Society For Pediatric Urology

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Inverted Kidney: Single Center Experience with “Upside Down” Positioning of Renal Allograft During Pediatric Transplantation
Mandy RIckard, MN, NP, Nicolas Fernandez, MD, Anne-Sophie Blais, MD, Martin A. Koyle, MD, Katherine Taylor, MD, Smruthi Ramesh, MD, Armando J. Lorenzo, MD, MSc.
Hospital for Sick Children, Toronto, ON, Canada.

For structural reasons during transplantation the allograft is preferentially transplanted into the right iliac fossa, therefore an allograft with vascular anatomical variants (such as a short renal vein), may pose a challenge. As an option, the donor kidney may be placed in an inverted fashion in order to establish a more straightforward anastomosis for the vessels. Herein, we reviewed our experience of inverted renal transplants in pediatric patients with at least 1 year of follow up.
We reviewed all patients having a renal transplant between January 2012 and December 2016. We identified children who underwent an inverted renal transplant and extracted perioperative and postoperative data. Because all inverted transplants were from deceased donors, living donor transplants were excluded. Inverted positioning of the allograft in the flank and pelvic cavity is as demonstrated in Figure 1. We defined early graft function as the time to reach creatinine nadir and patients were censored at time of last follow up.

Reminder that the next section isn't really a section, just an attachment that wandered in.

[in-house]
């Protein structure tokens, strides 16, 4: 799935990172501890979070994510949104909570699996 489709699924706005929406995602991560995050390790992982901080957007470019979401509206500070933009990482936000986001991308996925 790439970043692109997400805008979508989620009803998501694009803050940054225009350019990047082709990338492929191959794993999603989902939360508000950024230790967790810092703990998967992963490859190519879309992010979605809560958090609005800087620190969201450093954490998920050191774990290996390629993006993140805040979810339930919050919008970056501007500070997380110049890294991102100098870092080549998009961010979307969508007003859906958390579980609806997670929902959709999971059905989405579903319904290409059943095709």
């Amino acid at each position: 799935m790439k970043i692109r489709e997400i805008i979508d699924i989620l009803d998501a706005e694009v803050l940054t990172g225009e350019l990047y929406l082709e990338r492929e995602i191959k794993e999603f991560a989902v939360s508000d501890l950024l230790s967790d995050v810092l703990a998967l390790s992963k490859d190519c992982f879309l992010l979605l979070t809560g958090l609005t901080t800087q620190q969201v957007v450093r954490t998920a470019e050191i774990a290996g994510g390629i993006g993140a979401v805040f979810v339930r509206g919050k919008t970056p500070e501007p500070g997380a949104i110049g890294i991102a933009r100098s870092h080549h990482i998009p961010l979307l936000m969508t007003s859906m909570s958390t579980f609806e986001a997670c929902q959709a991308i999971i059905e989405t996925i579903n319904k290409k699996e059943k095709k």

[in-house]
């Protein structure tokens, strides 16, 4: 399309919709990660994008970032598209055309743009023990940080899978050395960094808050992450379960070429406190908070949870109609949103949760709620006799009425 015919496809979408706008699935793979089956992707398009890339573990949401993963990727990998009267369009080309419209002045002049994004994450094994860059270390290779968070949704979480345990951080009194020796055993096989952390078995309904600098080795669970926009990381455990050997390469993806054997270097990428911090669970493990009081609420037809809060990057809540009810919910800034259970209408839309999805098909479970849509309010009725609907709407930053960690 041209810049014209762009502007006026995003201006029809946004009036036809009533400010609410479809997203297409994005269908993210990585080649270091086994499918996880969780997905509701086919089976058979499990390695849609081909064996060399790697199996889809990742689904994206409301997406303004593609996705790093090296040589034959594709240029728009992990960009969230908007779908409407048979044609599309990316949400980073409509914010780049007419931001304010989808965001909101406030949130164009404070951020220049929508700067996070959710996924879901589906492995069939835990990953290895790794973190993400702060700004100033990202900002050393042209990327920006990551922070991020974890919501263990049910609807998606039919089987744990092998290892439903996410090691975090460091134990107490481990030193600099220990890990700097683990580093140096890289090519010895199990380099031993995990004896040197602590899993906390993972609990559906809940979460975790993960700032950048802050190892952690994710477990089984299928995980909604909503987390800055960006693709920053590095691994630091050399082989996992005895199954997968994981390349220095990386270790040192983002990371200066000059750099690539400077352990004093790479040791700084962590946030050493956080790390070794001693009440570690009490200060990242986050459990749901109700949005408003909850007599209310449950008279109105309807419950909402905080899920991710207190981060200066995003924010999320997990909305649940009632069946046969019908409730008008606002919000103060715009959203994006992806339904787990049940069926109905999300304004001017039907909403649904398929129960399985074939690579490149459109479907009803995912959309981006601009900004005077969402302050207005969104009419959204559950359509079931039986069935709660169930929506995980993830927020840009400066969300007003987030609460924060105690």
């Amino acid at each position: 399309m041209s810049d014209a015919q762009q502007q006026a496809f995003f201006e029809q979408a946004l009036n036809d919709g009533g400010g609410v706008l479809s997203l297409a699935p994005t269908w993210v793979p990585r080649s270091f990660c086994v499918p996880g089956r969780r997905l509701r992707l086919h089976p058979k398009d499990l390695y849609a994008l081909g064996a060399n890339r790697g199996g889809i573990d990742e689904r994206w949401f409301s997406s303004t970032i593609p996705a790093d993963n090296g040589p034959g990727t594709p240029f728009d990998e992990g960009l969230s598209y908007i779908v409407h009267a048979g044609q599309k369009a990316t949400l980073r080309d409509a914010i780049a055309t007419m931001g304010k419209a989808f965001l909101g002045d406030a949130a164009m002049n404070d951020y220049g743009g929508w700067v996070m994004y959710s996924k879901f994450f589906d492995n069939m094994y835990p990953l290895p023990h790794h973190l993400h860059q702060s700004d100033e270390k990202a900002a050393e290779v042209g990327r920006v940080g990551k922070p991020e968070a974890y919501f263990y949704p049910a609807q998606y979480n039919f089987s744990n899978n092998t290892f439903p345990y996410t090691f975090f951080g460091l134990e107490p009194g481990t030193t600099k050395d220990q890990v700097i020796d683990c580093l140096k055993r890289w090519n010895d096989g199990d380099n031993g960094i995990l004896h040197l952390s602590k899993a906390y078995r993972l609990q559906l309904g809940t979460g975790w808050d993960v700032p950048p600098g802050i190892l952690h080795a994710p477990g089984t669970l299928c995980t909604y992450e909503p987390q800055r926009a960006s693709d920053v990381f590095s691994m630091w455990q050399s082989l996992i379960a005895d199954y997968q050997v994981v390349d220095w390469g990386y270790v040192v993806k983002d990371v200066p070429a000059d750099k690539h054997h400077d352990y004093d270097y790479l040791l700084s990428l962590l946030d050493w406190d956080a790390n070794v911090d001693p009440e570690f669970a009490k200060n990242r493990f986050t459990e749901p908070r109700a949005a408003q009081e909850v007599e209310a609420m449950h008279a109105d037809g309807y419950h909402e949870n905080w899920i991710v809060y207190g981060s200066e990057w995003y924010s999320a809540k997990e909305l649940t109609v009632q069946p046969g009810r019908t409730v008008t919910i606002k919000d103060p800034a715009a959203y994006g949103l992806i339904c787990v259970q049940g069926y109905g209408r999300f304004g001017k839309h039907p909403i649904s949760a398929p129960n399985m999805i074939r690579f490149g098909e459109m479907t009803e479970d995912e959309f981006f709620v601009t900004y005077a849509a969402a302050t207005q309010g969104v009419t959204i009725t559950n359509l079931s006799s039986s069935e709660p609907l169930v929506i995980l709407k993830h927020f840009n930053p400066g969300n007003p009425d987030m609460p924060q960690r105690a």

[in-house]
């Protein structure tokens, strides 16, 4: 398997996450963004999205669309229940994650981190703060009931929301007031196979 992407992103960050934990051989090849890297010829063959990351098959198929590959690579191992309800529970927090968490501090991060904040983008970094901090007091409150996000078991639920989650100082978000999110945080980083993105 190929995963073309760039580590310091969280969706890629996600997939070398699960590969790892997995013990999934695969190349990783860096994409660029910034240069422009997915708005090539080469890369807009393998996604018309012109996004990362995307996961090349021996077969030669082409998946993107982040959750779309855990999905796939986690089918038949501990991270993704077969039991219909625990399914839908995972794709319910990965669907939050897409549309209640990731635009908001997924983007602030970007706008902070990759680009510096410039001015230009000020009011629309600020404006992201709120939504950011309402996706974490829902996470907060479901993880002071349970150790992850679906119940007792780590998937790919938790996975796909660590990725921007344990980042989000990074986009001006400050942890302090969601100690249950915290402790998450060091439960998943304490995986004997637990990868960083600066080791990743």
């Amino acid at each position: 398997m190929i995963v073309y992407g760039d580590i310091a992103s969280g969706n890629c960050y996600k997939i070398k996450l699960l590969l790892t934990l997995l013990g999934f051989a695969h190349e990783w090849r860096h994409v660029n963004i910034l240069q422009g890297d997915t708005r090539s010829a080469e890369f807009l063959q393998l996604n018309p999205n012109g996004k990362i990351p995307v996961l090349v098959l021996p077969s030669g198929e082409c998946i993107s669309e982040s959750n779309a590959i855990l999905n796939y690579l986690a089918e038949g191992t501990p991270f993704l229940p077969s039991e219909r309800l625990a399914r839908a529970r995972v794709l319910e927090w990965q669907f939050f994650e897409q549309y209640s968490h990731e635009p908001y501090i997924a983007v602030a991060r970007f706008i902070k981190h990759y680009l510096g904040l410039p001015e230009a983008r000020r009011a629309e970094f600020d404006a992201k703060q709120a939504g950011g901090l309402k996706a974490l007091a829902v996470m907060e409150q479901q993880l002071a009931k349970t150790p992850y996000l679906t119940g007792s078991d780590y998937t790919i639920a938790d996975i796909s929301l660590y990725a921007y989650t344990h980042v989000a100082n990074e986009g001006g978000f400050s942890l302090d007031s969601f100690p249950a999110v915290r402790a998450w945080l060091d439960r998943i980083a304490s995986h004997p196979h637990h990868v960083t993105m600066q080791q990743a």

Of 81 transplants, 50 (62%) were from deceased donors and 6(12%) received inverted renal grafts. Half (3/6) were female, 5/6 (83%) were dialysis dependent, 5/6 received right allografts and preoperative serum creatinine was 766.3 μmol/L-1 (range 438-1500 μmol/L1). Weight at surgery was 35 kg (15.6-56.3), median age was 13 years (4-17) and follow-up was 36.6 months. The common iliac artery was the anastomosis site for 50% of the patients, the external iliac for 33.3% and the aorta in 1 patient. The vena cava was the anastomosis site for 50% of the patients, the external iliac for 33.3%, and the common iliac for one patient. End-to-side ureteroureterostomy was performed in 5/6 patients with ureteroneocystotomy in the other. There was no difference in time to creatinine nadir of the upright group (12+9days) vs. the inverted group (9+4days) (p=0.43) (Figure 2). We also found no significant differences in the rates of post-operative complications between children who received upright vs. inverted allografts (Figure 3/Table 1).
Inversion of renal allografts (i.e. “upside-down” kidney) in pediatric patients is a viable surgical technique to compensate for shortcomings in anatomy or in special cases of renal transplantation involving a short donor renal vein. Future research in this field should focus on the outcomes of a larger group of pediatric transplant recipients with inverted allografts to lend support to the suitability and safety of this procedure in this patient population.
Right flank/iliac fossa

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